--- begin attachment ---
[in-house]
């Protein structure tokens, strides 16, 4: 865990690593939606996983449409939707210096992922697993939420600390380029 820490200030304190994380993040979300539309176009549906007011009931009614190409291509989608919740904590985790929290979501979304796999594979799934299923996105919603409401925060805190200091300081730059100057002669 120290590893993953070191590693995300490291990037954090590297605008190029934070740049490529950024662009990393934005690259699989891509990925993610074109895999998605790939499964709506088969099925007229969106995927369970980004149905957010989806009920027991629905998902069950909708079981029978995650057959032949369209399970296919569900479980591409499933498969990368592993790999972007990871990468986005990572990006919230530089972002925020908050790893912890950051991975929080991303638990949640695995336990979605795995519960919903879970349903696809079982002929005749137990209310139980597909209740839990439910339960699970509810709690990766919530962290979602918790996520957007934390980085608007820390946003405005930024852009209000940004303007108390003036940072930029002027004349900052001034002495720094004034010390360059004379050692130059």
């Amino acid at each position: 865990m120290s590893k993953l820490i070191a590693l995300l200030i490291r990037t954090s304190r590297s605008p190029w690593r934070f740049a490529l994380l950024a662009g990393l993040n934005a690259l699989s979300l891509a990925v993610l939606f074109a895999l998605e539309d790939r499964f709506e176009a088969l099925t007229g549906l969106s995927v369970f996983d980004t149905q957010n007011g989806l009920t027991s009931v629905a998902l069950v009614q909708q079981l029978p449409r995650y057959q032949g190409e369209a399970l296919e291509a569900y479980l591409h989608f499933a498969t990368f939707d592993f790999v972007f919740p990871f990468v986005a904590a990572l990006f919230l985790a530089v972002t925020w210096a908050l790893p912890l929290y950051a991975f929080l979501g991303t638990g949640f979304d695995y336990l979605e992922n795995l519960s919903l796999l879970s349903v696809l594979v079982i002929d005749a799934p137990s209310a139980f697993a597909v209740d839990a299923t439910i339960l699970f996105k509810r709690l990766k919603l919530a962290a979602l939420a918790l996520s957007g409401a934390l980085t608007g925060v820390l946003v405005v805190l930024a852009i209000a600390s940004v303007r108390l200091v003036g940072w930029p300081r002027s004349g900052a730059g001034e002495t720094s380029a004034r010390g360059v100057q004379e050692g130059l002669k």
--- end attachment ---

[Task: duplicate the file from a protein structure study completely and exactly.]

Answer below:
[in-house]
């Protein structure tokens, strides 16, 4: 865990690593939606996983449409939707210096992922697993939420600390380029 820490200030304190994380993040979300539309176009549906007011009931009614190409291509989608919740904590985790929290979501979304796999594979799934299923996105919603409401925060805190200091300081730059100057002669 120290590893993953070191590693995300490291990037954090590297605008190029934070740049490529950024662009990393934005690259699989891509990925993610074109895999998605790939499964709506088969099925007229969106995927369970980004149905957010989806009920027991629905998902069950909708079981029978995650057959032949369209399970296919569900479980591409499933498969990368592993790999972007990871990468986005990572990006919230530089972002925020908050790893912890950051991975929080991303638990949640695995336990979605795995519960919903879970349903696809079982002929005749137990209310139980597909209740839990439910339960699970509810709690990766919530962290979602918790996520957007934390980085608007820390946003405005930024852009209000940004303007108390003036940072930029002027004349900052001034002495720094004034010390360059004379050692130059």
């Amino acid at each position: 865990m120290s590893k993953l820490i070191a590693l995300l200030i490291r990037t954090s304190r590297s605008p190029w690593r934070f740049a490529l994380l950024a662009g990393l993040n934005a690259l699989s979300l891509a990925v993610l939606f074109a895999l998605e539309d790939r499964f709506e176009a088969l099925t007229g549906l969106s995927v369970f996983d980004t149905q957010n007011g989806l009920t027991s009931v629905a998902l069950v009614q909708q079981l029978p449409r995650y057959q032949g190409e369209a399970l296919e291509a569900y479980l591409h989608f499933a498969t990368f939707d592993f790999v972007f919740p990871f990468v986005a904590a990572l990006f919230l985790a530089v972002t925020w210096a908050l790893p912890l929290y950051a991975f929080l979501g991303t638990g949640f979304d695995y336990l979605e992922n795995l519960s919903l796999l879970s349903v696809l594979v079982i002929d005749a799934p137990s209310a139980f697993a597909v209740d839990a299923t439910i339960l699970f996105k509810r709690l990766k919603l919530a962290a979602l939420a918790l996520s957007g409401a934390l980085t608007g925060v820390l946003v405005v805190l930024a852009i209000a600390s940004v303007r108390l200091v003036g940072w930029p300081r002027s004349g900052a730059g001034e002495t720094s380029a004034r010390g360059v100057q004379e050692g130059l002669k």